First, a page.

When you get to the pool, don't talk a lot (like I am doing in this post hee hee hee...) Go off into a corner if necessary. Keep quiet and keep a poker face. Think only about the race. Think about your first stroke, the feel of the water, whatever floats your boat. Get yourself in that "private moment in a public place" where all you can think about is that swim you have coming, and do not let anything else distract you.

The key is not to force yourself to think of the race, but to let yourself forget everything else. Then the race will ovetake your mind on its own.

If you can develop that intensity of purpose before the race, YOU will psych others out without even meaning to! And because you will be focused, you will achieve the concentration needed to do your best.

"Zoning out" as you put it is exactly what can happen here. It is a good sign most of the time. And the reason you zone out is because you allow all outside distraction and rational thought to leave your mind, and you let your well trained (hopefully) instincts about how to swim and race take over. You are letting one specific skill (swimming) have complete control over all your body has to offer for optimum results.

Just my two cents :)

Tom.

Beards247
March 6th, 2002, 04:01 PM
Psychological preparation makes swimming easier for me.

In Age Group, we used forms of relaxation and visualization to prepare for racing. In actuality, it was nap time and a contest as to who would not burst out lauhing. Some of us used Pyschout techniques on our competitors (all I could think was the person was so worried about me, they came up with all these elaborate schemes, which only helped me psychologically) and psyche-up ourselves (for me only serves to hurt focus and inject uneccesary aderlaline into the system).

Today, I realize swimming is holistic in nature: Body - training is most important, Mind - helps a person "preprogram" the race, telling the body what it is in for (my own opinion of course).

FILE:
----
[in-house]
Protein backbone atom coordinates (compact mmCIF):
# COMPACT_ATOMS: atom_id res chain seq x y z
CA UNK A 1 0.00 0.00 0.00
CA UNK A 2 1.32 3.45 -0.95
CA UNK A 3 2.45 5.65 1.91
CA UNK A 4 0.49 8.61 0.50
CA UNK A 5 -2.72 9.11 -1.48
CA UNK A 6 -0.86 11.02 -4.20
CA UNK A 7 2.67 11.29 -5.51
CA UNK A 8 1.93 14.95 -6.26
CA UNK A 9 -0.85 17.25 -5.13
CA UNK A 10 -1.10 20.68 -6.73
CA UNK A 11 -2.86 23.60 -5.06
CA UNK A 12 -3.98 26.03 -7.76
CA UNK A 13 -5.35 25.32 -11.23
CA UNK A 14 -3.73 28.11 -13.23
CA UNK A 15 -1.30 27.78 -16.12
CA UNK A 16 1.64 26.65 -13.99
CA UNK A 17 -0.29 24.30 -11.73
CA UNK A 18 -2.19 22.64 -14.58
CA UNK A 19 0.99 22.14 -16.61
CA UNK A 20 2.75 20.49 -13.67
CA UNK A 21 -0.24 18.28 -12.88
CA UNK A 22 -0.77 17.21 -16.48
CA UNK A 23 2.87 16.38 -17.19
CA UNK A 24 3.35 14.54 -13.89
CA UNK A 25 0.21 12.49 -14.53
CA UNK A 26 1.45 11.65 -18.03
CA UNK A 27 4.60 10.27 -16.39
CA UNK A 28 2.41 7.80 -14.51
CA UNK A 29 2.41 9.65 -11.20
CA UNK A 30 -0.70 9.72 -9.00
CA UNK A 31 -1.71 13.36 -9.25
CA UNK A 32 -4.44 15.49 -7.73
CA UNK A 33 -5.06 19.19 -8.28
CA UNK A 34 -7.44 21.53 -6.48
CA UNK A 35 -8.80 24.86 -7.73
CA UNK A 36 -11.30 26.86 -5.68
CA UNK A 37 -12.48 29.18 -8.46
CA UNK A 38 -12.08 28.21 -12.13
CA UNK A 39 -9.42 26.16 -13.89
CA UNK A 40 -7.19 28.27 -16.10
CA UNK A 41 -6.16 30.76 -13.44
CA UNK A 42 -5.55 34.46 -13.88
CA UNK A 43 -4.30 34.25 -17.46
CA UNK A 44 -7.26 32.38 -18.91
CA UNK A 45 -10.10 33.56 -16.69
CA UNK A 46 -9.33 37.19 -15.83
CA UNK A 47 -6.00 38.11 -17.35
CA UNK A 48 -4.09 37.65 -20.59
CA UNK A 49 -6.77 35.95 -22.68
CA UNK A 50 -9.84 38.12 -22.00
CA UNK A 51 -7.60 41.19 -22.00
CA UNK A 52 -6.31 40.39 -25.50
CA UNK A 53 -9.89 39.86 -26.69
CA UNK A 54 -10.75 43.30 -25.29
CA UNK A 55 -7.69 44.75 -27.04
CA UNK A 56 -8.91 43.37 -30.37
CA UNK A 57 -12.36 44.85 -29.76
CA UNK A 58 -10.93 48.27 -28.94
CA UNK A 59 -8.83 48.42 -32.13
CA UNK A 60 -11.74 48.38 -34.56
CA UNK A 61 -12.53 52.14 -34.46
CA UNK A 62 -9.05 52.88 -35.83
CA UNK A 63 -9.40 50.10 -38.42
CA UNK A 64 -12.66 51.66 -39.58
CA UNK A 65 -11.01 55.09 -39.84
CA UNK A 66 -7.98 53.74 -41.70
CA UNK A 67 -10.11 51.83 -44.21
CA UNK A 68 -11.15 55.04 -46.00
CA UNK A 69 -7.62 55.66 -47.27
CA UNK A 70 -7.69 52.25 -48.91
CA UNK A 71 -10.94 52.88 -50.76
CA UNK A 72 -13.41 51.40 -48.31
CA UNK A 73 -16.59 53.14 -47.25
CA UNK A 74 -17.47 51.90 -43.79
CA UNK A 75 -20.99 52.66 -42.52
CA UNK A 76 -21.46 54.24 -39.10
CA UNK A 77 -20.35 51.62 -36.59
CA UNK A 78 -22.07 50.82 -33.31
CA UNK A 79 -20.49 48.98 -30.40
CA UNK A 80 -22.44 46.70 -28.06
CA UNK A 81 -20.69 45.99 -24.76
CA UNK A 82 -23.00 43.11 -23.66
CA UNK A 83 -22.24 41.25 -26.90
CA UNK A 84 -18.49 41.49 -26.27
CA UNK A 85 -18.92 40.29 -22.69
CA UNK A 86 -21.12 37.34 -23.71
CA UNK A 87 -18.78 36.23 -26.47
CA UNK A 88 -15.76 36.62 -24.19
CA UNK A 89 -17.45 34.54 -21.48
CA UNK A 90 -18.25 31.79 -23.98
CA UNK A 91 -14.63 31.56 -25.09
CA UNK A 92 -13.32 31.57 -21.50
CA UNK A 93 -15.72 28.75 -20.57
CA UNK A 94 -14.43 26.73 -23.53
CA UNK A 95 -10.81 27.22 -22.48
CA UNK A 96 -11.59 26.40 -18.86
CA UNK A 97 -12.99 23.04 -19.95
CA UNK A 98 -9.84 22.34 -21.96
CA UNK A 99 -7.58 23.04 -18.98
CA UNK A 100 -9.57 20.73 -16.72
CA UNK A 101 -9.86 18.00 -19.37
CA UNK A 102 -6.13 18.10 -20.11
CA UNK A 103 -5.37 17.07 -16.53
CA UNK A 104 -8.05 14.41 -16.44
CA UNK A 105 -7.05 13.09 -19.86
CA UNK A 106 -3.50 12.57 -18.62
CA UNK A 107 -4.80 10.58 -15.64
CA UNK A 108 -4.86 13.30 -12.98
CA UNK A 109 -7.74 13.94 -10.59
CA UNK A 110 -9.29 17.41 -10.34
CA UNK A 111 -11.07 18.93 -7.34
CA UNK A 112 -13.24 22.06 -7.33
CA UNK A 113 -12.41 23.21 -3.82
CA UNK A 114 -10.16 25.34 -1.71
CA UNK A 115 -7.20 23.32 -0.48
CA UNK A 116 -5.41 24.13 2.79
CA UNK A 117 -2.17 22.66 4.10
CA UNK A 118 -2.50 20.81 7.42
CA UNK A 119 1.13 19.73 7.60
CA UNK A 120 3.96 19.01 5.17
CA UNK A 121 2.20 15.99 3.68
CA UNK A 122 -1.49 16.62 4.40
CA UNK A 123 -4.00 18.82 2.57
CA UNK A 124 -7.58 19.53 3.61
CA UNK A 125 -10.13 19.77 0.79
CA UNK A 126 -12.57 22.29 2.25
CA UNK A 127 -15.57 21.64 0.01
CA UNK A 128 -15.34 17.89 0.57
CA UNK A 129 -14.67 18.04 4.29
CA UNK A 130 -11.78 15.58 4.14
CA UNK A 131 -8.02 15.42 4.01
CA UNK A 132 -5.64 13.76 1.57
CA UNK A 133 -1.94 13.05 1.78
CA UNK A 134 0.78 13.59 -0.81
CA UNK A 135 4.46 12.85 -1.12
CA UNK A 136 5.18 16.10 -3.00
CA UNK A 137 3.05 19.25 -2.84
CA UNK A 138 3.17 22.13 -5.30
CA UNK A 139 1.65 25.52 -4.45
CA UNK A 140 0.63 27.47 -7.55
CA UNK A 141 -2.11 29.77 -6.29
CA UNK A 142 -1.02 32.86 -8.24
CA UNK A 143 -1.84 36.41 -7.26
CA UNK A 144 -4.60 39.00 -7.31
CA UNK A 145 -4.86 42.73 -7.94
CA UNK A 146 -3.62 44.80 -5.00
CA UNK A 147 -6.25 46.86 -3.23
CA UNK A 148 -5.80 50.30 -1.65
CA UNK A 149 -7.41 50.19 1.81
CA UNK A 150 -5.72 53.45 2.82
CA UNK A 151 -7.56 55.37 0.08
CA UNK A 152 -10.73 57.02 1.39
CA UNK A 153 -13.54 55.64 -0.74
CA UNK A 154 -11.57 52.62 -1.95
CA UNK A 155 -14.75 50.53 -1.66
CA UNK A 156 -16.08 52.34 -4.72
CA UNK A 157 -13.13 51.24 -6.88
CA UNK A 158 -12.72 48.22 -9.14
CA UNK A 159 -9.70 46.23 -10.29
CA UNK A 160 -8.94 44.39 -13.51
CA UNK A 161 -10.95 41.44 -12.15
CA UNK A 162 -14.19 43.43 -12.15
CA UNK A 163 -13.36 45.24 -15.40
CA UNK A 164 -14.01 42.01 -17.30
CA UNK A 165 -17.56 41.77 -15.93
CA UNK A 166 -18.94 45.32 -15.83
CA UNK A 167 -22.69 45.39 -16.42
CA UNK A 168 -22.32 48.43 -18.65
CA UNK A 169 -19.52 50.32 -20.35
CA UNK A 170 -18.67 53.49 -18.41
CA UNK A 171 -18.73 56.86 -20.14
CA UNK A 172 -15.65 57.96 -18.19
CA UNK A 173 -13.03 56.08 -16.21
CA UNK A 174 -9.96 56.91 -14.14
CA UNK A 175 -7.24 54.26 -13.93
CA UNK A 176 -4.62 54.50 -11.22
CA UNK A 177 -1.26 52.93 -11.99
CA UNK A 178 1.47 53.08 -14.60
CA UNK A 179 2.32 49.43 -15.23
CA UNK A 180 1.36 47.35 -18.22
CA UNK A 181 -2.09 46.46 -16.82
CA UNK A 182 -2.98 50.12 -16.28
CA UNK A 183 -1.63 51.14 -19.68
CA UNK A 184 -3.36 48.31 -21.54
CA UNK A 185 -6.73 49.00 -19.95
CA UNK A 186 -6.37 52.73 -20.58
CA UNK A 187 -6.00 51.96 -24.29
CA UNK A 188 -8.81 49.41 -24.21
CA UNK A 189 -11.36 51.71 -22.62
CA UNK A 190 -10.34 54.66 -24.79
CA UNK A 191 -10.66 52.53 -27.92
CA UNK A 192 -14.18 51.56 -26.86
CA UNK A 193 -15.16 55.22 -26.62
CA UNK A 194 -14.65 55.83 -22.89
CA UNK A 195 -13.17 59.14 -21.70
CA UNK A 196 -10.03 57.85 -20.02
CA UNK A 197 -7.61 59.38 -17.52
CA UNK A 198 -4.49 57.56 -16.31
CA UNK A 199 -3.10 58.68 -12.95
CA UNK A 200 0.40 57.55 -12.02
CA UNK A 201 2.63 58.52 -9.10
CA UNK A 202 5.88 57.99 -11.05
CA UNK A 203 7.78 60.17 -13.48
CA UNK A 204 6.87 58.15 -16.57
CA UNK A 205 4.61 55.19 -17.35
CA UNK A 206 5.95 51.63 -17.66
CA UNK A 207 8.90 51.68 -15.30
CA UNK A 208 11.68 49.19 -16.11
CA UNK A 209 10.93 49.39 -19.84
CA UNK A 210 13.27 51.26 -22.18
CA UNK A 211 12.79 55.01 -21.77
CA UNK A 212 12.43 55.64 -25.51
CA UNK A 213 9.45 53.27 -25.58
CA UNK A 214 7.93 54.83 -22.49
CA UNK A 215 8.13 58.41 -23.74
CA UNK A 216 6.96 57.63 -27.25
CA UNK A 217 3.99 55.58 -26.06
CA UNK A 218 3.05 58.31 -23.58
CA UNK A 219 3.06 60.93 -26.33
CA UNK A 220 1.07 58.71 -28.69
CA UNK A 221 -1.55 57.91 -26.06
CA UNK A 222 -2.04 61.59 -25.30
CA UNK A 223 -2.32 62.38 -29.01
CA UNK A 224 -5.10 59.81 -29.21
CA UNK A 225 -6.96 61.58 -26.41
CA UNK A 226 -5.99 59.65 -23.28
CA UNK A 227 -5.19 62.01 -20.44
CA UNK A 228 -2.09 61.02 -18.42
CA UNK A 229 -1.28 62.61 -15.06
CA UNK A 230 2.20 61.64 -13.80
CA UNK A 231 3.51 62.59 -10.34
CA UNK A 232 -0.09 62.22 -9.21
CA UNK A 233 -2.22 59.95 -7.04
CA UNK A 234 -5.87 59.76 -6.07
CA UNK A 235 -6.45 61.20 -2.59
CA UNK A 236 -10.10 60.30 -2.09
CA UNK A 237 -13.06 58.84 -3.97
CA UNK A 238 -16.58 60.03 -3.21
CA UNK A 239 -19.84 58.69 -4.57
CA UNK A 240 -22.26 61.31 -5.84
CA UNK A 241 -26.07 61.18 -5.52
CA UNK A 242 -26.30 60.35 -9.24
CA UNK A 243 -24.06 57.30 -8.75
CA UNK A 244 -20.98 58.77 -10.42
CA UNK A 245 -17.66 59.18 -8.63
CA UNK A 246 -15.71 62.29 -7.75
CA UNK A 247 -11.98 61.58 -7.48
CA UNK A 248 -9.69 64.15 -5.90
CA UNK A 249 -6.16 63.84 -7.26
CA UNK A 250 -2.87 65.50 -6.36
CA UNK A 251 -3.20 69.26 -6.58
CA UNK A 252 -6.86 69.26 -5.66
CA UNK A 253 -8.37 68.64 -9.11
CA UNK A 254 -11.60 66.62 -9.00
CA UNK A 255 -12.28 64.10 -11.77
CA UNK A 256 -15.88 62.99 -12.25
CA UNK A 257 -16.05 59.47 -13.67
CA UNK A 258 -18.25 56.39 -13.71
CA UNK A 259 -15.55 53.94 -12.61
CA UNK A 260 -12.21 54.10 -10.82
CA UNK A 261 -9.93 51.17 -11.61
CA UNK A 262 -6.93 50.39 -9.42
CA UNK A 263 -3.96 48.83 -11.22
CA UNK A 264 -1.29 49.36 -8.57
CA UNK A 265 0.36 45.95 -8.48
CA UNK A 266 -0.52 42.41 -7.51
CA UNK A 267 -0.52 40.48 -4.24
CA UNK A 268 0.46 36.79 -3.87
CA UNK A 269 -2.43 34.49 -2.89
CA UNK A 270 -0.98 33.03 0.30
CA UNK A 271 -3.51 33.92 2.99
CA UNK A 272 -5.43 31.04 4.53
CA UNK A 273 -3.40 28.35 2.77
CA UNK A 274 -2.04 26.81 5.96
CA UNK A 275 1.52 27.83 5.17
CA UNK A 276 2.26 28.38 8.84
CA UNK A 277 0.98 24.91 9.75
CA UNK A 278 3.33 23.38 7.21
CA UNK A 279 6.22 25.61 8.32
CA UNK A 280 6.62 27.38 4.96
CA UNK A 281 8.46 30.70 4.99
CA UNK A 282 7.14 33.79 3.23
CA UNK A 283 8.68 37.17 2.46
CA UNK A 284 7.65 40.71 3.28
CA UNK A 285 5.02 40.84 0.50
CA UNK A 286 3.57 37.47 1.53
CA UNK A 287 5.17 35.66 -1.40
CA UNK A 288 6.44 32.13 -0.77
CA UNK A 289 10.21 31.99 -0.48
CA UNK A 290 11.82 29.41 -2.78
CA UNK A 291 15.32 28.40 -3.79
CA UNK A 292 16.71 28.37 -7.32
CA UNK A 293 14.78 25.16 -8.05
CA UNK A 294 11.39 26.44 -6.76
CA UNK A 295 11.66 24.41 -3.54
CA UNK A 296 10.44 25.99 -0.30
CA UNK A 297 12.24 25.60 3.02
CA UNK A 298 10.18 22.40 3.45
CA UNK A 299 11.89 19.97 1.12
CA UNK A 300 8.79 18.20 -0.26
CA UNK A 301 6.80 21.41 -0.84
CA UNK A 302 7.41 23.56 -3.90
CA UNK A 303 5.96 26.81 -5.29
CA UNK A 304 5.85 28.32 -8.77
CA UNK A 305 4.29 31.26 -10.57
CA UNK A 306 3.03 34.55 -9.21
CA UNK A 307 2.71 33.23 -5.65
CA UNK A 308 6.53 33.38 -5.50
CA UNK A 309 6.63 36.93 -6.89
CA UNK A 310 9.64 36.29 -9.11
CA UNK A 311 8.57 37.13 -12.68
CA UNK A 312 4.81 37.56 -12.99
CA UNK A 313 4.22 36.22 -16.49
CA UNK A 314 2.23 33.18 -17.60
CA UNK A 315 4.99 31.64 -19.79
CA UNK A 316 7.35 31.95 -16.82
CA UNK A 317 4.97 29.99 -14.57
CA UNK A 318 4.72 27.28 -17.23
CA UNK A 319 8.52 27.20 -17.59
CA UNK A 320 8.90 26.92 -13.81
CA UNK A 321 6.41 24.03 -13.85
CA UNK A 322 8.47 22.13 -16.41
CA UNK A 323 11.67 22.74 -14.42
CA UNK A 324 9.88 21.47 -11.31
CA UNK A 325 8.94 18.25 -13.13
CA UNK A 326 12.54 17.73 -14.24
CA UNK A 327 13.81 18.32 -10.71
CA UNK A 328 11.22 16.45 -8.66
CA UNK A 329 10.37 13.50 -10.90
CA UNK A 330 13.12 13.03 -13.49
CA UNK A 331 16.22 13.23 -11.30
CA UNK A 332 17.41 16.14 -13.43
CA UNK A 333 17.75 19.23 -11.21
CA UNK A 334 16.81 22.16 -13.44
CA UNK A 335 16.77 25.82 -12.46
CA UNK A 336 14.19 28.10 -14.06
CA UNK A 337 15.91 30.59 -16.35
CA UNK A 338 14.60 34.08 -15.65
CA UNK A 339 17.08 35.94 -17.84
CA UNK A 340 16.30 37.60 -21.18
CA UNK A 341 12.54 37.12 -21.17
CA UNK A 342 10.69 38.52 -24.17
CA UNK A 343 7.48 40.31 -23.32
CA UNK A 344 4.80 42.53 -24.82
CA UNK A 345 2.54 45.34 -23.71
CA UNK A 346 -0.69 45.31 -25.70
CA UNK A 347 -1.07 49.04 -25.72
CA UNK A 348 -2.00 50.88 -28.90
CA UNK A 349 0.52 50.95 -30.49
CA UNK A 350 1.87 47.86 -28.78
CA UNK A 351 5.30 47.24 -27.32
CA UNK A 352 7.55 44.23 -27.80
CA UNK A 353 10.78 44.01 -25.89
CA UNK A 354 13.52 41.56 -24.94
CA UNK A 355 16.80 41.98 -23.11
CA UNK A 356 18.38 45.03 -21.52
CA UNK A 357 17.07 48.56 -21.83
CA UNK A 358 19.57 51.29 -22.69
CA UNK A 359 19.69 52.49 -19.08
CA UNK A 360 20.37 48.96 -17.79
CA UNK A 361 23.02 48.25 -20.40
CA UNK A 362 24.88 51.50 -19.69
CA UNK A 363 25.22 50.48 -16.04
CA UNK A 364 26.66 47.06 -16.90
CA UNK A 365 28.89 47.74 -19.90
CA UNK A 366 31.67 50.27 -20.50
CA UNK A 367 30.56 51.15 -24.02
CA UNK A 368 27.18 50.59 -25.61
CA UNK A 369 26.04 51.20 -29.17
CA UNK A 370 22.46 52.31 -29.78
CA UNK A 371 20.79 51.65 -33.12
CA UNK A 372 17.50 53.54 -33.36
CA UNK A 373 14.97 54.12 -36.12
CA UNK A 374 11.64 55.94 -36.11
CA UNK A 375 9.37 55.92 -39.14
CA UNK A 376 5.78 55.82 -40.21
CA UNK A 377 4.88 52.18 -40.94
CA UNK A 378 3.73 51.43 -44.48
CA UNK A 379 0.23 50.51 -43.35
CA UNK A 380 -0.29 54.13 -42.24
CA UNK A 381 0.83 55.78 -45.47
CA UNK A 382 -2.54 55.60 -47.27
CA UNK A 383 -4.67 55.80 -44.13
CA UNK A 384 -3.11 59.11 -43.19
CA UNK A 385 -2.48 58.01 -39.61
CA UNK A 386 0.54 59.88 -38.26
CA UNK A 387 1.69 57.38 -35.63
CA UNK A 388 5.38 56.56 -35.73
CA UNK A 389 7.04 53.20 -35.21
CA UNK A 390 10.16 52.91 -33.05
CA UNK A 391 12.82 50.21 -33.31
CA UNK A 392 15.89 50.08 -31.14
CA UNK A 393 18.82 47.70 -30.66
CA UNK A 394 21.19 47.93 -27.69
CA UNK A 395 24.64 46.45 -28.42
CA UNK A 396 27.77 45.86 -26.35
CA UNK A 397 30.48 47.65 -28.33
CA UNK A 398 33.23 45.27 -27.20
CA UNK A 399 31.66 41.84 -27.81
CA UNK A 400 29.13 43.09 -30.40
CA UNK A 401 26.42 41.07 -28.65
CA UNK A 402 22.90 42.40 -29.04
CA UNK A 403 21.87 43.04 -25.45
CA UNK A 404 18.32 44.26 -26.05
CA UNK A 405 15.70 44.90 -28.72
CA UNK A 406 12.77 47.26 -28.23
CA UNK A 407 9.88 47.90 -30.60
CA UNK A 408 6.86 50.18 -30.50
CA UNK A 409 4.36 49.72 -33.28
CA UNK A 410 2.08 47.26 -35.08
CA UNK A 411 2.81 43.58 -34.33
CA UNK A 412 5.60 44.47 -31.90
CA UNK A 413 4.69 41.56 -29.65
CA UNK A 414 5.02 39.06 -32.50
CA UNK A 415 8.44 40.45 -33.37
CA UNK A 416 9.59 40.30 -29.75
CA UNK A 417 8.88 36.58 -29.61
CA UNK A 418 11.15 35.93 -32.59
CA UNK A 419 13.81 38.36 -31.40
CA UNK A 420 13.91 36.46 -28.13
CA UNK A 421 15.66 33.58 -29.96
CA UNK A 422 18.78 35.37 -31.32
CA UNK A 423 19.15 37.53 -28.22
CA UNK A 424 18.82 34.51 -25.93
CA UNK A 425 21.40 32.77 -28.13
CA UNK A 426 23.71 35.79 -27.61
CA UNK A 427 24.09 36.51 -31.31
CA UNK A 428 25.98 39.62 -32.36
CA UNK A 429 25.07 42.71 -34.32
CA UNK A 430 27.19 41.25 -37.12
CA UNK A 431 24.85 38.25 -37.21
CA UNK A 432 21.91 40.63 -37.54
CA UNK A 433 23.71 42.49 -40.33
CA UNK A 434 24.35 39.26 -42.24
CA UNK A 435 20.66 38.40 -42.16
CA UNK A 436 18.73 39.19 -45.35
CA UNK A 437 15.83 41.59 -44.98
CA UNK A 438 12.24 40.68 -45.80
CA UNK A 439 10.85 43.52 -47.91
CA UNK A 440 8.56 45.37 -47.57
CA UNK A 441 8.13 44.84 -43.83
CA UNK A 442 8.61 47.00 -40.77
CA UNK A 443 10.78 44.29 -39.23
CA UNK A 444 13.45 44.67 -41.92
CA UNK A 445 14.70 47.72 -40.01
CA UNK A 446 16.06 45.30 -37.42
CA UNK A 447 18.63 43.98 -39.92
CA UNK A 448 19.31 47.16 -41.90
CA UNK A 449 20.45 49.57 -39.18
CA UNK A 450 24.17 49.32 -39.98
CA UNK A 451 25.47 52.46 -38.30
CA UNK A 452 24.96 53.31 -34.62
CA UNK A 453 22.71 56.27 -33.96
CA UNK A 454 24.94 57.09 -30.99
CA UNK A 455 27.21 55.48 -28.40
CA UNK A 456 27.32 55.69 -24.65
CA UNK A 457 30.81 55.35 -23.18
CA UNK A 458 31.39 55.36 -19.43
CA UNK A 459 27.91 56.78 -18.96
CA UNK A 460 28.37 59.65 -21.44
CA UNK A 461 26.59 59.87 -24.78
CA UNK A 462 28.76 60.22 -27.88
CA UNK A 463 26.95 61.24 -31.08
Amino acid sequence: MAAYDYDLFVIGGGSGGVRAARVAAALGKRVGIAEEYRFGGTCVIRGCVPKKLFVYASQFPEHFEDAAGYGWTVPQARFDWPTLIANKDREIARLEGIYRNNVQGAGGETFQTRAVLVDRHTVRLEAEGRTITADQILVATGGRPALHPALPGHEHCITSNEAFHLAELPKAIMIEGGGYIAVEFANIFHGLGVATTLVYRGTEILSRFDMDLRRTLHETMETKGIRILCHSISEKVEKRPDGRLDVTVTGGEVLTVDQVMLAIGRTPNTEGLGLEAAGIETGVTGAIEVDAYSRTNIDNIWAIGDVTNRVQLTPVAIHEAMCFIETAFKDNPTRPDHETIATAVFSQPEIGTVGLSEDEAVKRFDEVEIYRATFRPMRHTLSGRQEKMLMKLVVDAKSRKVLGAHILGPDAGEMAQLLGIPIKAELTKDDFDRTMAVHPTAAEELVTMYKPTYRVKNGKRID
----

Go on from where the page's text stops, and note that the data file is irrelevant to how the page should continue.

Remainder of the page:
If you ever felt tired before a race, then forget about it once you hit the water and swam well, you have experienced what I am trying to describe:

To use the psychological terminology: Most people have heard of the Pavlovian response: Ring a bell then give a dog food, eventually it will salivate when it hears the bell - a classically conditioned response.
Competitive swimming is similar in some ways: Your body realizing it's bell is about to be rung (anticipation of swimming fast), will react to that stimulus by conserving energy (the sensation of tiredness before a race): How it reacts next is how you train your body. The untrained body reacts by getting nervous, not-sure-what-to-do, etc.
The Trained body also gets tired (anticipation of the swim), but the mind has practiced its response to this.

To practice I visualize a race and also practice by telling myself how I will feel while swimming the event really slow (e.g. I am on the 3rd 50 of the 200 and I am starting to feel tired).

This way I know in advance how to pace the race, and how I will feel during each component of the race (from previous race experience). Once the swim occurs these are all known factors and all I have to focus on is breathing (which helps immesurably in longer races). Some people attribute a catch phrase to this, "being in the zone."

Of course each personality type has a different response to a stimulus. Understanding your own response will dictate what steps you need to take to pyschologically prepare.

I really feel the sensation of nervousness is the bodies preparation to release its endorphins. trying to shake this off will damage your peak performance ability. Just learn how to use it.

HTH,

Chris